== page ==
120 guests from 5 countries
4 months to 92 years : age range of our guests
144 hours “worked” cleaning, texting, photographing, ordering supplies, and visiting with guests
$10,525 gross Airbnb earnings after occupancy taxes ($1536) & Airbnb fee ($328)
In 2008, I remodeled our 1924 Portland bungalow into a perfect family home up top and a basement apartment with a separate entrance. The initial purpose for the basement apartment was to host our extended family comfortably and to also have a separate space for my architecture business. For many years, we used it just like that. In between family visits, we rented the extra room to exchange students - 24 students total over 7 years.
I opened for guests in November 2016, but only hosted once before I battened down the hatches and headed to Mazatlan for the month of December. Upon returning to icy Portland in January, I opened the Balongo Inn again and it has been available for bookings most of the time since then.
For me, this is a hobby. The money I earn from it is all going into my boys’ college savings. Still, as a small business owner, I really like to know what my efforts are getting me. Would my time be better spent just taking on more architecture projects, for instance? I wanted to know, when all is said and done, how much am I earning per hour cleaning bedding & sheets and chatting it up with my guests. Well, now I know. At around $42/hour after expenses and before income taxes, it’s more than I thought I would earn.
I didn’t think that I would enjoy my guests so much! I thought that strangers who stayed in my Tiny Basement Hotel for a few nights would be forgettable and somehow anonymous to me. On the contrary. We’ve had super memorable guests. For instance, our neighbors booked the Balongo Inn for their elderly parents when they come to town to visit. The man is in his 90’s and was born in England. One evening, he found my husband in the garden, and told him how the banana fiber balls that we have as decorations reminded him of his youth in England during WWII. He and his friends made balls like that to play soccer with – not out of banana fibers, but from other found objects. Rubber was too precious during the war for making balls for children. That man was so delighted to have touched an object that reminded him of his youth – and what a delight for my husband as well, as those balls are the same kind of balls that he made as a child.
Guests have left me gifts – like a handmade Senagalese basket, Hawaiian macadamia nuts and flavored coffee, a new bottle of cabernet sauvignon, and even once, a $20 tip! Hilarious! And what a treat.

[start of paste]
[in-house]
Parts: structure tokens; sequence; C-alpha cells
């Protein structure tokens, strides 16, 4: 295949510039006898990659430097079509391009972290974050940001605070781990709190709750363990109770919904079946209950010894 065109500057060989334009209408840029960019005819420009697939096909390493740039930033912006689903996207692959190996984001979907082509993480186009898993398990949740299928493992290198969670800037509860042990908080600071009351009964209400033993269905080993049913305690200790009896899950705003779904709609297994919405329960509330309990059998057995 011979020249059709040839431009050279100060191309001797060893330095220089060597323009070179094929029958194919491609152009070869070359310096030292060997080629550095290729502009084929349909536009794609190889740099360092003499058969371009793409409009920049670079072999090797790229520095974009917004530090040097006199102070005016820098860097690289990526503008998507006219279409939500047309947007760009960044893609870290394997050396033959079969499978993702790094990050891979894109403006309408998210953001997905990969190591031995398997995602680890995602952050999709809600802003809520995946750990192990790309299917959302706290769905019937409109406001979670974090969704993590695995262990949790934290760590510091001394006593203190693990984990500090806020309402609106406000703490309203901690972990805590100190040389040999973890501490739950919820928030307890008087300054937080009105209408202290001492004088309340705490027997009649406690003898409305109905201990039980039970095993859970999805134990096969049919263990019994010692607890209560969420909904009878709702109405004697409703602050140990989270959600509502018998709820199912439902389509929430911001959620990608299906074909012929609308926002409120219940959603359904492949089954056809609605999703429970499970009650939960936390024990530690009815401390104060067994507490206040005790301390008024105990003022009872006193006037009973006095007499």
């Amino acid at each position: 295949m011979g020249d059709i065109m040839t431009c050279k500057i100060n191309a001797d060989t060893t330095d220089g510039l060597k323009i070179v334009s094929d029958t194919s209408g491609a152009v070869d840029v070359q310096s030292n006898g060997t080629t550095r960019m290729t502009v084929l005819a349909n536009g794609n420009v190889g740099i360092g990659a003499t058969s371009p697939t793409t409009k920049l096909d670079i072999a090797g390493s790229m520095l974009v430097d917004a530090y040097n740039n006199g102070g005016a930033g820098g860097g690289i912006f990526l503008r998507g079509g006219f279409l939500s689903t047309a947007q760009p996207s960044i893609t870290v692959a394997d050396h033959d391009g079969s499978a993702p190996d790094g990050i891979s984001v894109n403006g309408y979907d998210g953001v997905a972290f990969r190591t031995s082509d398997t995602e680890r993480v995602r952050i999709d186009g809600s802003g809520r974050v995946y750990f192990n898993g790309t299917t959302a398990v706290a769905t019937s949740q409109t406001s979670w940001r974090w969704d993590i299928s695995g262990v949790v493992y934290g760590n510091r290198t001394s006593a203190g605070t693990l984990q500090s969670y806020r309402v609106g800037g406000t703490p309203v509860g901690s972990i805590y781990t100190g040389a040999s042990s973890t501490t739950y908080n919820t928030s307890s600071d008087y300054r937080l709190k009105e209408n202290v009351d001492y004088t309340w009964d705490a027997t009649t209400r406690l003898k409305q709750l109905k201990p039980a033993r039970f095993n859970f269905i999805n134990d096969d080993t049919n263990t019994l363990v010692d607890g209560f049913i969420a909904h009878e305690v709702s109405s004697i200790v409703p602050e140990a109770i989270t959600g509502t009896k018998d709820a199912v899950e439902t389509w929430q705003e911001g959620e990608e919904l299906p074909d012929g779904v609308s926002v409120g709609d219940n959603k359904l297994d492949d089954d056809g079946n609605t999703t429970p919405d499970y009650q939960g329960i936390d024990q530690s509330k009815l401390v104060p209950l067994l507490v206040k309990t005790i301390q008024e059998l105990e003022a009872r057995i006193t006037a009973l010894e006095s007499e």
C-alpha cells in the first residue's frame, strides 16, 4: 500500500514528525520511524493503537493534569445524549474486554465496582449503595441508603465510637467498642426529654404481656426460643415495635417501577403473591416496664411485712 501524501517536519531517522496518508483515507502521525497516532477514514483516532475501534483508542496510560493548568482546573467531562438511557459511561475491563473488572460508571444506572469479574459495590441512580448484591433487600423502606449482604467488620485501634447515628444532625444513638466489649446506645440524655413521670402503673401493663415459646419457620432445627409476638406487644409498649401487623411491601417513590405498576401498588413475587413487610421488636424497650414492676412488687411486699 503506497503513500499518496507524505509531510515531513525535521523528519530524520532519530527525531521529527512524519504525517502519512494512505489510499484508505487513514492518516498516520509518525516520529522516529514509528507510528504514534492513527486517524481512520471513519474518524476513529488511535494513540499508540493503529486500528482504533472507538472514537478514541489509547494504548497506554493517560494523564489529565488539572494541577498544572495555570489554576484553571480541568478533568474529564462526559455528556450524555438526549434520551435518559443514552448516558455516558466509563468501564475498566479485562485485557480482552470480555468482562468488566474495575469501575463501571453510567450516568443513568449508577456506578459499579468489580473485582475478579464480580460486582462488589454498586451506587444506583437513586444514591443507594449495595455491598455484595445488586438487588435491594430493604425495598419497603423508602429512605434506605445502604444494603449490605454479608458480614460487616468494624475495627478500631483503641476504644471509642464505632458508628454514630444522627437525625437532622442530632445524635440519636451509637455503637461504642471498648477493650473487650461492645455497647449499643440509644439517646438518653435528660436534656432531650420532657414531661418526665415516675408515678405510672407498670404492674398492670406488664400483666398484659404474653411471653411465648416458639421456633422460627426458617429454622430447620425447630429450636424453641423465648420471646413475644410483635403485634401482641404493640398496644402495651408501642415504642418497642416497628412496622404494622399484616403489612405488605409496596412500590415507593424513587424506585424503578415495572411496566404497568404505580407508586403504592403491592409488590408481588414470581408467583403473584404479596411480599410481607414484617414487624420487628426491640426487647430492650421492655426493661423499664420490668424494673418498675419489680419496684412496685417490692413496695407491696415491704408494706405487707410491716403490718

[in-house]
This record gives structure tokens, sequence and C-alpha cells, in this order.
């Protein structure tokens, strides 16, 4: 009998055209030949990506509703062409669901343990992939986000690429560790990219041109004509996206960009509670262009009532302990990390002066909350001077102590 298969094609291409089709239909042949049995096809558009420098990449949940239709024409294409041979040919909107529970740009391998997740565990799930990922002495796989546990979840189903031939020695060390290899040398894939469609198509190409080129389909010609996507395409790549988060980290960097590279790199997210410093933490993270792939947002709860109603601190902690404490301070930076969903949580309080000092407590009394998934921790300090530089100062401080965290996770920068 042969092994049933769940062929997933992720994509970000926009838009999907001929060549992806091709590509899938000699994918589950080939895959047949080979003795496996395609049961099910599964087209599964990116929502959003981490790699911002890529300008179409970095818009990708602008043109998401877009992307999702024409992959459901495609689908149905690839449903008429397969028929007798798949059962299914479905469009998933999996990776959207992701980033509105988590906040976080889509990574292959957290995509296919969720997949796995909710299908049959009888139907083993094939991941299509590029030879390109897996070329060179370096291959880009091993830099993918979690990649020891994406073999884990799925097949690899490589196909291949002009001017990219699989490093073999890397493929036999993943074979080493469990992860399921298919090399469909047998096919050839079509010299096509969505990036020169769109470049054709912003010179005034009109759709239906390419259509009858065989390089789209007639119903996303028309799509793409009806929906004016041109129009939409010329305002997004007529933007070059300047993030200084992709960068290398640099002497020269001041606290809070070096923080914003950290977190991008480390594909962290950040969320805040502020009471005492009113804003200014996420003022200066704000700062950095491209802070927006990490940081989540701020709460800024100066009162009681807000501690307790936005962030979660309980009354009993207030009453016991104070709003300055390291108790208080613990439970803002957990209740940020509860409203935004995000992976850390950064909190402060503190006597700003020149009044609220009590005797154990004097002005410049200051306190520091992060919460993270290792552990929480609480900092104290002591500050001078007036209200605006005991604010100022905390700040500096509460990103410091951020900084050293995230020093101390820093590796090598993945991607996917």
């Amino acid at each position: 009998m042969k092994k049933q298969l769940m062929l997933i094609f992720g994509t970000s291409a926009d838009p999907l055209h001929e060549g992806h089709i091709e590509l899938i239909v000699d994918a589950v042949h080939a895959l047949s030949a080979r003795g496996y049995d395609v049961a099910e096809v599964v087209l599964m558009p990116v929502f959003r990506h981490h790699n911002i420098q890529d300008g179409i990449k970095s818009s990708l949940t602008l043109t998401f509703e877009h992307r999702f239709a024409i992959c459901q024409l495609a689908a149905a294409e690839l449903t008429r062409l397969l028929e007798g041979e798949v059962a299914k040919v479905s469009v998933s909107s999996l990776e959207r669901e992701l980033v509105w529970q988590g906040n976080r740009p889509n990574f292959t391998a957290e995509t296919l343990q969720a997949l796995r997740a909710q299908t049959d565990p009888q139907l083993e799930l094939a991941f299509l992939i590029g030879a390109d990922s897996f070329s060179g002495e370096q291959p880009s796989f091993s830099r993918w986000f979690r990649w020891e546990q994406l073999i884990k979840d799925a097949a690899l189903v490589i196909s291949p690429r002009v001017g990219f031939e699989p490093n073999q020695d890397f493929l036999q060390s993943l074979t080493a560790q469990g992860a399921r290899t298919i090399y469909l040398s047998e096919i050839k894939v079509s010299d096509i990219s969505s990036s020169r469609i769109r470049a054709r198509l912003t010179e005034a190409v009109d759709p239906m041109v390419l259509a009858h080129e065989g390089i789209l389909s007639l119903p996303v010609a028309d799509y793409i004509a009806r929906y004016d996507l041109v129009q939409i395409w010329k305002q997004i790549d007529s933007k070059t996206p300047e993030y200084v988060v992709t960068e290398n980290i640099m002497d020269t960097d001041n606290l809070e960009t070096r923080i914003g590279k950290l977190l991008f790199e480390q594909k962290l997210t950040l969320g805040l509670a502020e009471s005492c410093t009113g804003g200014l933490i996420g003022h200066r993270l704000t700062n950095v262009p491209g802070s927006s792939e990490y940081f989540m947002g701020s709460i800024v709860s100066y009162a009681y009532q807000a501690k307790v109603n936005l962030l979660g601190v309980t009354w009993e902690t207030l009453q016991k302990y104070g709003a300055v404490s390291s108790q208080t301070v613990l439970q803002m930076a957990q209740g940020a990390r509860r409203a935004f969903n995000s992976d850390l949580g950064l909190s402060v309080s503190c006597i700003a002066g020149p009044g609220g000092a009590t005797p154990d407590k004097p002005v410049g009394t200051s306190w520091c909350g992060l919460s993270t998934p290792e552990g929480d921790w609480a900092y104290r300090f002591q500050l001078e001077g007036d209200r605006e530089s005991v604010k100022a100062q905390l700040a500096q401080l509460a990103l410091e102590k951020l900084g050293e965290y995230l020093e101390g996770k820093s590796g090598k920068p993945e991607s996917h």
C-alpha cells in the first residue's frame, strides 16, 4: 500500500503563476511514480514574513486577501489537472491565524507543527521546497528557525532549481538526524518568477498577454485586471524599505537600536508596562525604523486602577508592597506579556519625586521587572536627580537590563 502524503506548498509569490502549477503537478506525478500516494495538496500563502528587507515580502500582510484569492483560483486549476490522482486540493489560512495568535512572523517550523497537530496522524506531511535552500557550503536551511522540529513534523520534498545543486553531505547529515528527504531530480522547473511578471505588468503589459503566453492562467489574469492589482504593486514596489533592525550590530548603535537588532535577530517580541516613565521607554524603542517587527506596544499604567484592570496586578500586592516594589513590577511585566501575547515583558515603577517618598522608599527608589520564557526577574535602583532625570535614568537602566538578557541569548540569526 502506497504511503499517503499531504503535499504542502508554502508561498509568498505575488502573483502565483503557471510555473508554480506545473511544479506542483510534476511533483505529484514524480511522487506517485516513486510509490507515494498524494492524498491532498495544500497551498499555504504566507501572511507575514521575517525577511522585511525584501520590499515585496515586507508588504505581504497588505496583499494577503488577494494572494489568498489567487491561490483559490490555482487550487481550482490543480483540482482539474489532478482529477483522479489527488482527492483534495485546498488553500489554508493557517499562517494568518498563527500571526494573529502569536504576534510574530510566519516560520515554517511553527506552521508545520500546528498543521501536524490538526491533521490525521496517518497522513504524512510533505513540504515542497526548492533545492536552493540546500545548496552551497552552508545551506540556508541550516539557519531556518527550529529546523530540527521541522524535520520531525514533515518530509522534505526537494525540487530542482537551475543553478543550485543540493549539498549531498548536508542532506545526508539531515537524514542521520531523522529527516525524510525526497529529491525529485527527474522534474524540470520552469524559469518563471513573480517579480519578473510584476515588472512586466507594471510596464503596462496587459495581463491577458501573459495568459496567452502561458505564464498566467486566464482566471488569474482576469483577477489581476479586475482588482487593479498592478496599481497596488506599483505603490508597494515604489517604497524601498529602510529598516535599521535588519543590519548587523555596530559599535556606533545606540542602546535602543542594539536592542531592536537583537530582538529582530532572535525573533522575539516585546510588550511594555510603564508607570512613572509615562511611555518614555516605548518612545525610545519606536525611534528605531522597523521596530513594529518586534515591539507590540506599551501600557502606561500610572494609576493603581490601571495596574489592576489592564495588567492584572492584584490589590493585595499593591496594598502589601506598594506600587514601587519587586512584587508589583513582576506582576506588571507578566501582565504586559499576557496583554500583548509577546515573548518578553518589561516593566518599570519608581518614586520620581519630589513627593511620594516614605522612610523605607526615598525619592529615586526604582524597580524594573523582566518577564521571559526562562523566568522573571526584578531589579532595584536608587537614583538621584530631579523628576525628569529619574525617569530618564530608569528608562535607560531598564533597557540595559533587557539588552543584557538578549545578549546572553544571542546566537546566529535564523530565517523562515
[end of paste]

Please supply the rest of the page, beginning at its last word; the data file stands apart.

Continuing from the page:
I didn’t expect the long, glowing reviews that many guests have left us. Our guests have really appreciated the decorations & creature comforts that I’ve put into the hotel, and they LOVE our neighborhood! How much fun is that? I mean, WE LOVE our neighborhood, but gosh. It’s validating to hear people tell you over and over again how wonderful your neighborhood streets, old craftsman homes, & hip restaurants are.
Finally, I didn’t expect to host so many neighbors and parents of neighbors! I LOVE that! Some of our neighbors from just 1 street over stayed 3 nights while their wood floors were being refinished. How cool is that? In total 13 nights were “neighbor” guest bookings.
Being an Airbnb host is a job in the hospitality business. I had never worked in hospitality before! Now, I have a new appreciation when I’m at a restaurant and I see supplies being delivered at peak rush hour on Saturday morning. I think to myself – do they really have the space for all of that? How do they allocate hands to get everything put away/refrigerated in time while still serving guests? How do they make sure everything that they ordered was in fact delivered? New insights, yes.
When I started booking without a 1-night cleaning window, I bought extra duvet covers for all 3 beds. Now I have 6 duvet covers, 6 sheet sets, 8 large towels, and many many many extra rolls of toilet paper, paper towels, candy, granola bars, etc. I found that I needed to organize storage space upstairs for all of my extra “hotel” supplies.
I learned that cinnamon bark essential oil, wiped along the window and door sills helps to keep small creatures from coming in. We had our seasonal Portland ants upstairs, but never in the hotel!
I learned that scrubbing fabrics with a bar of Fels Naptha sometimes does a better job than 2 hours of soaking in bleach for stains. I bought all white sheets and towels, and after 120 guests they are still bright white!
I enjoyed buying the highest quality of everything that I wanted for the hotel, knowing that it’s all a business expense. We bought some fantastic new outdoor furniture and plenty of new plants for the garden. I already have a fantastic camera, but I bought a tripod so I could take better photos. I bought a Roomba vacuum! Wow! Who can run a hotel without a Roomba? That was probably my favorite hotel purchase. All in all, I spent about $4500 on operating expenses; by no means was this a shoestring operation. I bought the best.
We are shutting down the Balongo Inn for the rest of 2017, as we have a family need for the space. In 2018, I plan to start up again with a vengeance – offering discounts to my favorite guests, and maybe even marketing door-to-door with flyers to my neighbors. It’s a hella fun side hustle, and in 2029 when my boys go to college, we can look back fondly on our Balongo Inn days for all of that tuition money.
You can find the Balongo Inn listed at: https://www.airbnb.com/rooms/14499813